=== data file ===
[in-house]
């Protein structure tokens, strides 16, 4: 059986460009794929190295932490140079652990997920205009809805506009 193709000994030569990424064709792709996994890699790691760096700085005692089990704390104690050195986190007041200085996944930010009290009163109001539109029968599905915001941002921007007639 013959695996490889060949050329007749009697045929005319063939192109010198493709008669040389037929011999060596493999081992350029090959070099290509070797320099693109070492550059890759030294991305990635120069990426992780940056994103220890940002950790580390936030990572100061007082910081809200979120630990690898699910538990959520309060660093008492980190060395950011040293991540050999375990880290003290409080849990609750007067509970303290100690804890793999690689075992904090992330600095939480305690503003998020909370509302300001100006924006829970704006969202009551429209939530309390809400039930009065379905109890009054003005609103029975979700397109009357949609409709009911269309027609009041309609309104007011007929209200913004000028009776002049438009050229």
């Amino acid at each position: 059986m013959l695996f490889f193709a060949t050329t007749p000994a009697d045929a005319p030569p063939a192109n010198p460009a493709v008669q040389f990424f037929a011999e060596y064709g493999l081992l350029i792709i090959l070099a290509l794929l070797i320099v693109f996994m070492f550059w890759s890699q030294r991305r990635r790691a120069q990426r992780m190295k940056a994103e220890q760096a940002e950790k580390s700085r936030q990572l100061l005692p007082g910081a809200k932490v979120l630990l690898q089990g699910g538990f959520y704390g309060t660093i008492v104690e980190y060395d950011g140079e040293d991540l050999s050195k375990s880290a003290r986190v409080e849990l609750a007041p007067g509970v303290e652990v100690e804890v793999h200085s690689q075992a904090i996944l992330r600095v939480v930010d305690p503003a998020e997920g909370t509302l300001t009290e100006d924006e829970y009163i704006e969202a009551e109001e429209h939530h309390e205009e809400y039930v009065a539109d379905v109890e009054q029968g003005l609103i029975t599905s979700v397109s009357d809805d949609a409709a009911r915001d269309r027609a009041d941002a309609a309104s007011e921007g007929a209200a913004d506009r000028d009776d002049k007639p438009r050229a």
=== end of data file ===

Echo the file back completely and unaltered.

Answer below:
[in-house]
């Protein structure tokens, strides 16, 4: 059986460009794929190295932490140079652990997920205009809805506009 193709000994030569990424064709792709996994890699790691760096700085005692089990704390104690050195986190007041200085996944930010009290009163109001539109029968599905915001941002921007007639 013959695996490889060949050329007749009697045929005319063939192109010198493709008669040389037929011999060596493999081992350029090959070099290509070797320099693109070492550059890759030294991305990635120069990426992780940056994103220890940002950790580390936030990572100061007082910081809200979120630990690898699910538990959520309060660093008492980190060395950011040293991540050999375990880290003290409080849990609750007067509970303290100690804890793999690689075992904090992330600095939480305690503003998020909370509302300001100006924006829970704006969202009551429209939530309390809400039930009065379905109890009054003005609103029975979700397109009357949609409709009911269309027609009041309609309104007011007929209200913004000028009776002049438009050229």
């Amino acid at each position: 059986m013959l695996f490889f193709a060949t050329t007749p000994a009697d045929a005319p030569p063939a192109n010198p460009a493709v008669q040389f990424f037929a011999e060596y064709g493999l081992l350029i792709i090959l070099a290509l794929l070797i320099v693109f996994m070492f550059w890759s890699q030294r991305r990635r790691a120069q990426r992780m190295k940056a994103e220890q760096a940002e950790k580390s700085r936030q990572l100061l005692p007082g910081a809200k932490v979120l630990l690898q089990g699910g538990f959520y704390g309060t660093i008492v104690e980190y060395d950011g140079e040293d991540l050999s050195k375990s880290a003290r986190v409080e849990l609750a007041p007067g509970v303290e652990v100690e804890v793999h200085s690689q075992a904090i996944l992330r600095v939480v930010d305690p503003a998020e997920g909370t509302l300001t009290e100006d924006e829970y009163i704006e969202a009551e109001e429209h939530h309390e205009e809400y039930v009065a539109d379905v109890e009054q029968g003005l609103i029975t599905s979700v397109s009357d809805d949609a409709a009911r915001d269309r027609a009041d941002a309609a309104s007011e921007g007929a209200a913004d506009r000028d009776d002049k007639p438009r050229a």